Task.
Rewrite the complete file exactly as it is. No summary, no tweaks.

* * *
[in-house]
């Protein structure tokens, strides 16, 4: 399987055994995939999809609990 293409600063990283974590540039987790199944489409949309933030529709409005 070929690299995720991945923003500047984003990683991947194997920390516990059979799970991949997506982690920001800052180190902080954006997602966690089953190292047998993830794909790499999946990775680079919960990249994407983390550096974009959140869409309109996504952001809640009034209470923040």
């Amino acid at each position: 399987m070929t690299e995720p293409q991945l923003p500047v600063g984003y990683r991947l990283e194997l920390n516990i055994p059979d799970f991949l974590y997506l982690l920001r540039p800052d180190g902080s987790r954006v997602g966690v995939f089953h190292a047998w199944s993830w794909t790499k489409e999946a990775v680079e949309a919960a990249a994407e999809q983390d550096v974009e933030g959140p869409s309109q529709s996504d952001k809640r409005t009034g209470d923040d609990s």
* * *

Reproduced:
[in-house]
């Protein structure tokens, strides 16, 4: 399987055994995939999809609990 293409600063990283974590540039987790199944489409949309933030529709409005 070929690299995720991945923003500047984003990683991947194997920390516990059979799970991949997506982690920001800052180190902080954006997602966690089953190292047998993830794909790499999946990775680079919960990249994407983390550096974009959140869409309109996504952001809640009034209470923040």
């Amino acid at each position: 399987m070929t690299e995720p293409q991945l923003p500047v600063g984003y990683r991947l990283e194997l920390n516990i055994p059979d799970f991949l974590y997506l982690l920001r540039p800052d180190g902080s987790r954006v997602g966690v995939f089953h190292a047998w199944s993830w794909t790499k489409e999946a990775v680079e949309a919960a990249a994407e999809q983390d550096v974009e933030g959140p869409s309109q529709s996504d952001k809640r409005t009034g209470d923040d609990s």